by Admin on June 18th, 2010
filed under Wide-Eyed and Musing
In my previous post I explored some of my own thoughts on cheating and my experiences as the “other woman”. But that’s an incomplete picture on a hot and complex topic. So I turned to others, some who have been cheated on, some who have cheated, and some both, starting with this seemingly simple question:
When it comes to cheating, where do you draw the line?
Some people, like my friend Ryan, think that even emotional cheating is bad. He’s been burned a few times by an unfaithful partner, and has since adopted a zero tolerance policy. If his boyfriend puts himself in a position where he can potentially start to feel attracted to someone else that’s almost a deal breaker, let alone if he should make out with him. Even drunkenly. At that point, it’s over.
And then there are guys like Jason who’ve been in very lengthy relationships and give a little wiggle room when it comes to cheating. His relationships were always “monogamous” as far as he’s concerned, but if something happened, as long as they were honest about it, it wasn’t like it was the end of the world. He’d cheated on boyfriends a couple times, been honest about it, and believes that they were able to learn and grow from it. Cheating doesn’t necessarily take away from the love that might be there in the relationship, or so he says.
And I’ve heard everything in between, from “it’s ok if you just make out and grind on the dance floor”, to some who say to hell with forgive and forget…it’s all about an eye for an eye. Or a fuck for a fuck, as the case may be.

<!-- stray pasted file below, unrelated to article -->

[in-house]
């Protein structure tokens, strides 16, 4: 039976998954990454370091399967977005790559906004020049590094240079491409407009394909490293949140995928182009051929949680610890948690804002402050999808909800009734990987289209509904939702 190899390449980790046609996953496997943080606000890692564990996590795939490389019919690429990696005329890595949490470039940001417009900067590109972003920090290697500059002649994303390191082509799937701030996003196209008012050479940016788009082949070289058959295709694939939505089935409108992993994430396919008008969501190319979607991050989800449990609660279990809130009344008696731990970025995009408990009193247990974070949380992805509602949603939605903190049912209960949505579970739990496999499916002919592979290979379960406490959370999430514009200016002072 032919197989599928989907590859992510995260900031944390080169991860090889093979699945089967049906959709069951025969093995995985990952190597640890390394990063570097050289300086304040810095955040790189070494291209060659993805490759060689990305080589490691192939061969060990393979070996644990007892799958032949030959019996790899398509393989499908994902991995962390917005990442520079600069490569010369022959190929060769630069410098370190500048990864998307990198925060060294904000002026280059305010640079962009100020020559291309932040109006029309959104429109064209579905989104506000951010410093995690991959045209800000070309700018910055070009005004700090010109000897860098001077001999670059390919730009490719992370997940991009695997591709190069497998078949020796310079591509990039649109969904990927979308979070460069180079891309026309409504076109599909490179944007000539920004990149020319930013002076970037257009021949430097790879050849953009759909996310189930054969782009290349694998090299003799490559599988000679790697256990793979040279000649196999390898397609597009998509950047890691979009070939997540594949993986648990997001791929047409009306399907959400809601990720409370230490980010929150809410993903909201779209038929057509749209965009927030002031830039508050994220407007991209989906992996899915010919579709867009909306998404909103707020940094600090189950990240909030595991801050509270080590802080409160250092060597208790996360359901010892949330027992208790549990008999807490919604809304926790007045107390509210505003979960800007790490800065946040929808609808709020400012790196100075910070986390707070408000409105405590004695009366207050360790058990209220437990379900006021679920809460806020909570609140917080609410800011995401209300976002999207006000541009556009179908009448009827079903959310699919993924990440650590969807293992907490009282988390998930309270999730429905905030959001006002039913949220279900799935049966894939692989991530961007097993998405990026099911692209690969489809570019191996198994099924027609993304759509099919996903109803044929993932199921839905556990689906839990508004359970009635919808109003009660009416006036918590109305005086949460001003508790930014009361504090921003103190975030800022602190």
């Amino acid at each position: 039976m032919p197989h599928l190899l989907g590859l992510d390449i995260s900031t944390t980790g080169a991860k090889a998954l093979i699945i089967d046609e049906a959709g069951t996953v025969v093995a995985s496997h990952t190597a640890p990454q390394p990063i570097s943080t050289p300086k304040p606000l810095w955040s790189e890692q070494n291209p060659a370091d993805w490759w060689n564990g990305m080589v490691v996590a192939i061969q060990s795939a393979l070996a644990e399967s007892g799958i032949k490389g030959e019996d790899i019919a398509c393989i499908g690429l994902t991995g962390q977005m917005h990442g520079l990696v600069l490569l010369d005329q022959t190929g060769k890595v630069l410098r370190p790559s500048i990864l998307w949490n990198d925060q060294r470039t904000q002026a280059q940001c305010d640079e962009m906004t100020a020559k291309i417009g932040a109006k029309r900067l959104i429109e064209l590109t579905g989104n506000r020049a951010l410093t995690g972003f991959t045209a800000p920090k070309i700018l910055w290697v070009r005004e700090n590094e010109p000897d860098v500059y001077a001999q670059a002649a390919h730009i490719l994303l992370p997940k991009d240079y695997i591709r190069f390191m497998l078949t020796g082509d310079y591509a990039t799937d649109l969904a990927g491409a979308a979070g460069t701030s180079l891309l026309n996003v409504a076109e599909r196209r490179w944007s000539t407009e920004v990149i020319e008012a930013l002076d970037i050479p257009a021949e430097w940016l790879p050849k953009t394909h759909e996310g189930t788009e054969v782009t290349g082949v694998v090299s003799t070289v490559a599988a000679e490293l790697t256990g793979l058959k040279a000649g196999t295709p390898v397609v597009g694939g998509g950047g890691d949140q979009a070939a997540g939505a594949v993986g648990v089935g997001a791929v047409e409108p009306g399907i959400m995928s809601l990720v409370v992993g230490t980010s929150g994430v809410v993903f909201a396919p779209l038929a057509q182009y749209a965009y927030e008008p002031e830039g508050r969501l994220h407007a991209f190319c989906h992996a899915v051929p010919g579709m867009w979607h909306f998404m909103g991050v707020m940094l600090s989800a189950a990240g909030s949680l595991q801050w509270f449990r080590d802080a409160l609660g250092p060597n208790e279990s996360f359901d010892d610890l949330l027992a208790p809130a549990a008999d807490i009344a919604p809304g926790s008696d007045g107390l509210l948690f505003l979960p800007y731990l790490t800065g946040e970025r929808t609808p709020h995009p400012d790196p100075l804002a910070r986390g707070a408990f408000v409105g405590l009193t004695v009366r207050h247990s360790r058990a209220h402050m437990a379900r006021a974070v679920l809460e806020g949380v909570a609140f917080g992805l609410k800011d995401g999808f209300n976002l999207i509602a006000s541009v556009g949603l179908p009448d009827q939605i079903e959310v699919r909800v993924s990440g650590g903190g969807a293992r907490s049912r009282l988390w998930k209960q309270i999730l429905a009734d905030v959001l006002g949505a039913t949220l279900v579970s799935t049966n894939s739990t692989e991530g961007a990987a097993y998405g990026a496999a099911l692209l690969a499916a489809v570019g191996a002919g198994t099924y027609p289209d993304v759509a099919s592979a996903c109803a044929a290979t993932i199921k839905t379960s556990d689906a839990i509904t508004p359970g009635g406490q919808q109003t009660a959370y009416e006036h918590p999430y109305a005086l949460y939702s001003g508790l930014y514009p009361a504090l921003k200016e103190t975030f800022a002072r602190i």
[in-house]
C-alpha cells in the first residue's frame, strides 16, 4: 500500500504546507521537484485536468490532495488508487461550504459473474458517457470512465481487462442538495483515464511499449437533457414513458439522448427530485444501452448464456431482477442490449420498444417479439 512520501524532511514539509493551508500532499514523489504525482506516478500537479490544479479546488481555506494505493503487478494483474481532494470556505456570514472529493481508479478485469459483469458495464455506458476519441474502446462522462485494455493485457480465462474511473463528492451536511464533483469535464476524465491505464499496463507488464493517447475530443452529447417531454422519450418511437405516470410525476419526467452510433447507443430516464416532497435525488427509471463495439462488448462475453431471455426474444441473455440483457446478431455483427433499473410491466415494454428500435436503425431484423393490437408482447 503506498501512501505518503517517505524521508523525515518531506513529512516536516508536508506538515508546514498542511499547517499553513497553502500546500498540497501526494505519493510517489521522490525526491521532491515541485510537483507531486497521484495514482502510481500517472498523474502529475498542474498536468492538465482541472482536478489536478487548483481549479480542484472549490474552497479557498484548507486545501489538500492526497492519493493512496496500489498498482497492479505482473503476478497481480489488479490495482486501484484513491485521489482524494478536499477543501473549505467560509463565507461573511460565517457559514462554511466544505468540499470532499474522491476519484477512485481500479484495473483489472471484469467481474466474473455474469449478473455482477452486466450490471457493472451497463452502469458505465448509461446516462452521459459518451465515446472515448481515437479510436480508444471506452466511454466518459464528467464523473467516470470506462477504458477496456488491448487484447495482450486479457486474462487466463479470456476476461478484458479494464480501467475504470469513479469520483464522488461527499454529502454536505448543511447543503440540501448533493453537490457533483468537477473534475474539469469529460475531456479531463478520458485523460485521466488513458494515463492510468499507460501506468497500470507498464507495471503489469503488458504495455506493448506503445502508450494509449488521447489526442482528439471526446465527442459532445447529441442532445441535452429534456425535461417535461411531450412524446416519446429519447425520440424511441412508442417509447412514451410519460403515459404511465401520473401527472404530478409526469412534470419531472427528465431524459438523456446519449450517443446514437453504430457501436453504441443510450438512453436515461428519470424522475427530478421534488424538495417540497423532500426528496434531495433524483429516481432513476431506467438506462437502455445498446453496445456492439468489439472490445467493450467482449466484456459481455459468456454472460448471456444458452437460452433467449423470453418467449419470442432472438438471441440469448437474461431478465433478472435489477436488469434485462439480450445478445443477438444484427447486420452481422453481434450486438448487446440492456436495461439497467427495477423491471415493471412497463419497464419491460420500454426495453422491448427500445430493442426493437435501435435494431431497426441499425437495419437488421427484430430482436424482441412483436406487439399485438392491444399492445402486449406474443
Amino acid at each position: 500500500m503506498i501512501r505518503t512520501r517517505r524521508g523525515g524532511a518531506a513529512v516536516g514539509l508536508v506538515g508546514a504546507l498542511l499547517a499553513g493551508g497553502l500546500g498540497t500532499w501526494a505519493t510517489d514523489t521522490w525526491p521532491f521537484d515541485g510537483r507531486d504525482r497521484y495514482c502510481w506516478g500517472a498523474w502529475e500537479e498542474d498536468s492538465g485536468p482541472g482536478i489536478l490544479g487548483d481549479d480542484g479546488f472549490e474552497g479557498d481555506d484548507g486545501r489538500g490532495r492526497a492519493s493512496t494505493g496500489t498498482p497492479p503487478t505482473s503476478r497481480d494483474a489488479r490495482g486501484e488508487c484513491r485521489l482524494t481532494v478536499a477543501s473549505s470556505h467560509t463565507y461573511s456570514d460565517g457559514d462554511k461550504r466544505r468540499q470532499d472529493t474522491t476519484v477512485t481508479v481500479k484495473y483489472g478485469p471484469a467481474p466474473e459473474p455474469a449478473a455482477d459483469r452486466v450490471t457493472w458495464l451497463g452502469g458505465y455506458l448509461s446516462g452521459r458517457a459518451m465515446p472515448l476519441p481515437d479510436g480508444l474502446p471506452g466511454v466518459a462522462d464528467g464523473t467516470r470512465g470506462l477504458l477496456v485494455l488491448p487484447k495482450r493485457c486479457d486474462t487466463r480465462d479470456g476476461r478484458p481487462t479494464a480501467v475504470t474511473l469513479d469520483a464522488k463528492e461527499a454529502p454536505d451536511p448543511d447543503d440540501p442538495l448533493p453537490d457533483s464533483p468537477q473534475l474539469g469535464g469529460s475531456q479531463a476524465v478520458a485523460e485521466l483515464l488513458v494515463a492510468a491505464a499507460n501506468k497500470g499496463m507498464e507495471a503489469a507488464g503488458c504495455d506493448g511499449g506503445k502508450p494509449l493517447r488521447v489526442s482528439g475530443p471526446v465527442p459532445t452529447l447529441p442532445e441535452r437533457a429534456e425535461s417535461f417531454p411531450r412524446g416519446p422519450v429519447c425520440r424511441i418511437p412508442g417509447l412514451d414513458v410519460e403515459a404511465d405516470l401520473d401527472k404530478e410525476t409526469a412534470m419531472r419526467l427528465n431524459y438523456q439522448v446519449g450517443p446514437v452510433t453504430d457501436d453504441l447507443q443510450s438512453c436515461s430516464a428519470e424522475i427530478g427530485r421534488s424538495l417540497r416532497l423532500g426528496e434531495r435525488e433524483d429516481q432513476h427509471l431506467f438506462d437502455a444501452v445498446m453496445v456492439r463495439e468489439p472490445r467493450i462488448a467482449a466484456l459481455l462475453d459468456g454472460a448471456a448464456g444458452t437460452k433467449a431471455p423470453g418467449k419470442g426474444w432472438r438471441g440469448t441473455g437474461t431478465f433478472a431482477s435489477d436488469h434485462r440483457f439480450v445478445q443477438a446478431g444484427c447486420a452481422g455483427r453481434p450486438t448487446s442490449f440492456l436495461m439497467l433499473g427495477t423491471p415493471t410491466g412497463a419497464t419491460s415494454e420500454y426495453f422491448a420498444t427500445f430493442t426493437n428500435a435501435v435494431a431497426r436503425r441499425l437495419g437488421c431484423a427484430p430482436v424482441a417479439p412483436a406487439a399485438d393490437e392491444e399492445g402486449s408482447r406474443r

I accept that monogamy is never monochromatic. It comes in many colors. Every relationship has its own special set of rules and circumstances that cast a particular light on the act of cheating.
Like me, my friend Alex is not that judgmental with regards to cheaters. “I just don’t villainize them,” he says. “It’s never a straight line. The betrayal of (cheating) is never all that clear.”
And Alex isn’t just speculating. He speaks from experience. He’d been in a relationship with his partner for four years, and toward the end of that relationship the terms of their monogamy just got looser and looser. “We were having threesomes and dancing with guys and making out with them and having that be ok. Letting my partner go out on dates with other people,” he said.
Being new to Chicago, Alex felt that he was giving his partner the space in their relationship that he thought he needed, and that in return he might get his own space to make new friends. But in the end it was all a deception. “I convinced myself that it was ok to allow him to do this…it’s really the dishonesty that fucks it up.” Dishonesty to his partner and to himself. In retrospect Alex realizes that if he’d been more honest about what he was comfortable with then things wouldn’t have gotten as bad as they ultimately did.
It’d be easy for Alex to point to his partner’s cheating as a betrayal and the main reason why they broke up. But is it really? “Cheating ends up being just an excuse for someone to be the hero of the story,” Alex says. And he definitely doesn’t think of himself as a hero. He doesn’t want to walk away from his relationship with a false sense of a clear conscience, knowing that there were most likely problems with the relationship that led to the cheating, on both sides.
And that’s just the thing. I’m the last one to make excuses for bad behavior, but nothing ever happens in a vacuum, especially not cheating. If someone cheats, it doesn’t just reflect their character, but the state of their relationship as well. Some homes are already wrecked, and it doesn’t take cheating or the help from anyone else to make that happen. Most likely the relationship was over before the cheating ever started. And I for one am not going to make a villain out of anyone who cheats, nor a hero of anyone cheated on. At least not without looking at the context. Because there’s almost always some shady ass grays that play a part in there. It’s never just black and white.